Many lucky brides and grooms honor their grandmas and grandpas through creative means, like providing them with boutonnieres or bouquets or assigning them a reading during the ceremony. Others may wonder about how to memorialize a deceased grandparent or how to thank one that's been particularly helpful. We sought out some etiquette expert-approved advice for couples requiring advice on these super-important family members!
I'd love to honor my deceased grandfather during the ceremony. Do you have any ideas of how to do this?
This is always a lovely idea, as long as it is neither morbid nor lengthy. A simple declaration of love, a moment of silence, or the lighting of a candle may be the most eloquent commemoration. Often, couples find it too difficult to honor the deceased, so they make their memorials private. They may do so by offering a silent prayer, wearing something of the person who has died, or by laying a bouquet of flowers on the front pew/chair or by the altar.
My grandmother has been so supportive and helpful during my wedding planning! How can I properly thank her for this?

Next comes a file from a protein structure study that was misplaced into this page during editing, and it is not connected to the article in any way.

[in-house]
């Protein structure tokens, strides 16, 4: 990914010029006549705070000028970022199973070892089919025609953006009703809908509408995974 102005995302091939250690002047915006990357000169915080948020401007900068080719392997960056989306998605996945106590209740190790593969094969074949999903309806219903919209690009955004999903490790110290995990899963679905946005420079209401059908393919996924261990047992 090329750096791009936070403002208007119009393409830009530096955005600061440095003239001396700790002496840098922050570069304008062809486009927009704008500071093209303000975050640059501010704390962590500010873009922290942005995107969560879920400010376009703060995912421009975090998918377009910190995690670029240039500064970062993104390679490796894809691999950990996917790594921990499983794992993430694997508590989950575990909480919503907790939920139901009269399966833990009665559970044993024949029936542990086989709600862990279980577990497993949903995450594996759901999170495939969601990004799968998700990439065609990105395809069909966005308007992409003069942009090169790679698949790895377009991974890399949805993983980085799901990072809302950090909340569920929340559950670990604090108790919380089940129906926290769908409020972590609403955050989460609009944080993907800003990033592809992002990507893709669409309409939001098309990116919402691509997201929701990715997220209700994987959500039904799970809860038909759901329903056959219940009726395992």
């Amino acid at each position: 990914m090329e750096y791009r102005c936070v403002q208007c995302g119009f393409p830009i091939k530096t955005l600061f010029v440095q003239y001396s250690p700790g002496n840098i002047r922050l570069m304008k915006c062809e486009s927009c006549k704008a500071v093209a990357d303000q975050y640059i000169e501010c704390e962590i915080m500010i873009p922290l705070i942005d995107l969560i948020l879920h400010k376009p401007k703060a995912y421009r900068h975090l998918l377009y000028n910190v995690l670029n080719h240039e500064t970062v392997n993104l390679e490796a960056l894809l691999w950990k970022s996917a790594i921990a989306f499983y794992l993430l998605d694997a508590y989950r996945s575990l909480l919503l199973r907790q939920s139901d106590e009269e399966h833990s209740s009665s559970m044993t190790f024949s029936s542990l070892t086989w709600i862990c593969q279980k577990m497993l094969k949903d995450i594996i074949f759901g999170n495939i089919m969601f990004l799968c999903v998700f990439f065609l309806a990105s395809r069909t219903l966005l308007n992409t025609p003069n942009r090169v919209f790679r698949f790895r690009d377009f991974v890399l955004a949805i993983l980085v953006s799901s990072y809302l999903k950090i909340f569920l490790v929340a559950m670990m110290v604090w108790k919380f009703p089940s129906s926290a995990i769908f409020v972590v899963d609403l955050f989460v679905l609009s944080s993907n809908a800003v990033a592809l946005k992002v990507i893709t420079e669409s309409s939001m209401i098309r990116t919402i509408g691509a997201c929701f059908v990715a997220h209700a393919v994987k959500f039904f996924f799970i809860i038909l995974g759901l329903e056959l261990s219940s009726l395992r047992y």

Though not expected, gifts for grandparents who have cherished and supported you through thick and thin are a great idea! Since she's helping you out of the goodness of her heart, expense isn't an issue: A present can be as simple as a rose and a loving note placed on her seat at the ceremony or a small book of verse or poems with a special inscription.
Should I send an engagement announcement to my grandparents? They already know I'm engaged.
If you're planning on sending these (they're not so common anymore), then definitely loop in grandma and grandpa! They'll love the formal notice. To that end, be sure you phone them to let them know you're engaged soon after you tell your parents.